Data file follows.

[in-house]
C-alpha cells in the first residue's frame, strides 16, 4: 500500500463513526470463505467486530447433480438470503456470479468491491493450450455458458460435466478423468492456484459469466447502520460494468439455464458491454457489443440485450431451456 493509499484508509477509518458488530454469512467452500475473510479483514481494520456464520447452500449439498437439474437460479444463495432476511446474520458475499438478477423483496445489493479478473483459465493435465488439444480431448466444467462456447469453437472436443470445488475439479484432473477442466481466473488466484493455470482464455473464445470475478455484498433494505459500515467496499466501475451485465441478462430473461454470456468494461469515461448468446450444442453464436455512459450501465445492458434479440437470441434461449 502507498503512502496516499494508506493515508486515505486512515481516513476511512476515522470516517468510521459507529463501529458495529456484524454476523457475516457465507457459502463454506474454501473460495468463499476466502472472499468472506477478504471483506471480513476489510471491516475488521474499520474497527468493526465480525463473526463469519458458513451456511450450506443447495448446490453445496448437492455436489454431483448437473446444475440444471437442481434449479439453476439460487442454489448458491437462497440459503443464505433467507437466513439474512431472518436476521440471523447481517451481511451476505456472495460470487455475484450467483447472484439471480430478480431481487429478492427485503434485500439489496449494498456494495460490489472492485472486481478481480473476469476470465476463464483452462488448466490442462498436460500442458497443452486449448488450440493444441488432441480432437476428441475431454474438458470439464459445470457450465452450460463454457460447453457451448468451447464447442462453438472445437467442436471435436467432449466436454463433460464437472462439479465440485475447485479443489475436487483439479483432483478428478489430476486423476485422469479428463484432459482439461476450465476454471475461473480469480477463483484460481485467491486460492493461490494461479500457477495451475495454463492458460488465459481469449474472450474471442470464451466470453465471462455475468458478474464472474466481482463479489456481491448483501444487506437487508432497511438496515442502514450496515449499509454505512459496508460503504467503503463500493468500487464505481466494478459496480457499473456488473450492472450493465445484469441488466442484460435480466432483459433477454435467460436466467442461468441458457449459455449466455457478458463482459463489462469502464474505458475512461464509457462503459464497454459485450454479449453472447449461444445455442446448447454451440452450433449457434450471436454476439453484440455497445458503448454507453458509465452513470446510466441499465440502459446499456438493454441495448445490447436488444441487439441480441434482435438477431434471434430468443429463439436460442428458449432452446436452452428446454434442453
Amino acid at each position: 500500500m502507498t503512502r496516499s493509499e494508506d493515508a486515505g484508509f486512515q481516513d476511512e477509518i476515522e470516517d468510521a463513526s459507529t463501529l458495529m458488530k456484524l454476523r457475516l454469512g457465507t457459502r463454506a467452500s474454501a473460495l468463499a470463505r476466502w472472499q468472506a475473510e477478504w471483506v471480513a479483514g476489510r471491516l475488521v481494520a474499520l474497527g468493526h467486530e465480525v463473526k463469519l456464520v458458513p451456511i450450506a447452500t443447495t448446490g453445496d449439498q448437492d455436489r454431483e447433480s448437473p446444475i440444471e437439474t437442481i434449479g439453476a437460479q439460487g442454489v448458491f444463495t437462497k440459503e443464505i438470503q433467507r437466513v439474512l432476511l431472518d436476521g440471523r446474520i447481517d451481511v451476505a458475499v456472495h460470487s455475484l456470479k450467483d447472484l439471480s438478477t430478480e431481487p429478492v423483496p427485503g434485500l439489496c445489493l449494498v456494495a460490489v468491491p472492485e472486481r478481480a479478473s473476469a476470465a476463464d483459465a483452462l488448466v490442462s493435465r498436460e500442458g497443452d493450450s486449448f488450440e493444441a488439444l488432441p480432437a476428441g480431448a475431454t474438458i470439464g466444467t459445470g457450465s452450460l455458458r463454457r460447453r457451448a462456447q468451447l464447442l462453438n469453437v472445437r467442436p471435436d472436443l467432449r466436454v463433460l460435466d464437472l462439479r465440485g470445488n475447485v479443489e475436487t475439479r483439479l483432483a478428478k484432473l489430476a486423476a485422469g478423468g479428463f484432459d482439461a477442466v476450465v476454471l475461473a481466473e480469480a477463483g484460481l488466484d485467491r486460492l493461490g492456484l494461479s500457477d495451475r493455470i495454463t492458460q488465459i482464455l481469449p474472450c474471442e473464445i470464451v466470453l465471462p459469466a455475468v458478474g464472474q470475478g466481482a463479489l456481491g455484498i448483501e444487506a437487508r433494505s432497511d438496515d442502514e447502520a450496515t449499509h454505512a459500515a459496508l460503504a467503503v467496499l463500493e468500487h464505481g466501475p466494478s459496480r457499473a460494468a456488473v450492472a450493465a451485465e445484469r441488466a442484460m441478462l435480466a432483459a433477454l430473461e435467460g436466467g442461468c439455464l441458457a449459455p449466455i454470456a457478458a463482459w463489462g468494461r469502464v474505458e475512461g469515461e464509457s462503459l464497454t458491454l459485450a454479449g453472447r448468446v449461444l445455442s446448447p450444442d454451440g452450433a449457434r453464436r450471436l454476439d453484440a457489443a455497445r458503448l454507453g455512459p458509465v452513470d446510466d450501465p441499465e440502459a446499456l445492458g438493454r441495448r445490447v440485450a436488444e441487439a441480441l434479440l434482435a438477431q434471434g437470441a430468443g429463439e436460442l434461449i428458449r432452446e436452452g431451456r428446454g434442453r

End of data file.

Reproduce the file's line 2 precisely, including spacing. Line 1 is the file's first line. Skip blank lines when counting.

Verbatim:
C-alpha cells in the first residue's frame, strides 16, 4: 500500500463513526470463505467486530447433480438470503456470479468491491493450450455458458460435466478423468492456484459469466447502520460494468439455464458491454457489443440485450431451456 493509499484508509477509518458488530454469512467452500475473510479483514481494520456464520447452500449439498437439474437460479444463495432476511446474520458475499438478477423483496445489493479478473483459465493435465488439444480431448466444467462456447469453437472436443470445488475439479484432473477442466481466473488466484493455470482464455473464445470475478455484498433494505459500515467496499466501475451485465441478462430473461454470456468494461469515461448468446450444442453464436455512459450501465445492458434479440437470441434461449 502507498503512502496516499494508506493515508486515505486512515481516513476511512476515522470516517468510521459507529463501529458495529456484524454476523457475516457465507457459502463454506474454501473460495468463499476466502472472499468472506477478504471483506471480513476489510471491516475488521474499520474497527468493526465480525463473526463469519458458513451456511450450506443447495448446490453445496448437492455436489454431483448437473446444475440444471437442481434449479439453476439460487442454489448458491437462497440459503443464505433467507437466513439474512431472518436476521440471523447481517451481511451476505456472495460470487455475484450467483447472484439471480430478480431481487429478492427485503434485500439489496449494498456494495460490489472492485472486481478481480473476469476470465476463464483452462488448466490442462498436460500442458497443452486449448488450440493444441488432441480432437476428441475431454474438458470439464459445470457450465452450460463454457460447453457451448468451447464447442462453438472445437467442436471435436467432449466436454463433460464437472462439479465440485475447485479443489475436487483439479483432483478428478489430476486423476485422469479428463484432459482439461476450465476454471475461473480469480477463483484460481485467491486460492493461490494461479500457477495451475495454463492458460488465459481469449474472450474471442470464451466470453465471462455475468458478474464472474466481482463479489456481491448483501444487506437487508432497511438496515442502514450496515449499509454505512459496508460503504467503503463500493468500487464505481466494478459496480457499473456488473450492472450493465445484469441488466442484460435480466432483459433477454435467460436466467442461468441458457449459455449466455457478458463482459463489462469502464474505458475512461464509457462503459464497454459485450454479449453472447449461444445455442446448447454451440452450433449457434450471436454476439453484440455497445458503448454507453458509465452513470446510466441499465440502459446499456438493454441495448445490447436488444441487439441480441434482435438477431434471434430468443429463439436460442428458449432452446436452452428446454434442453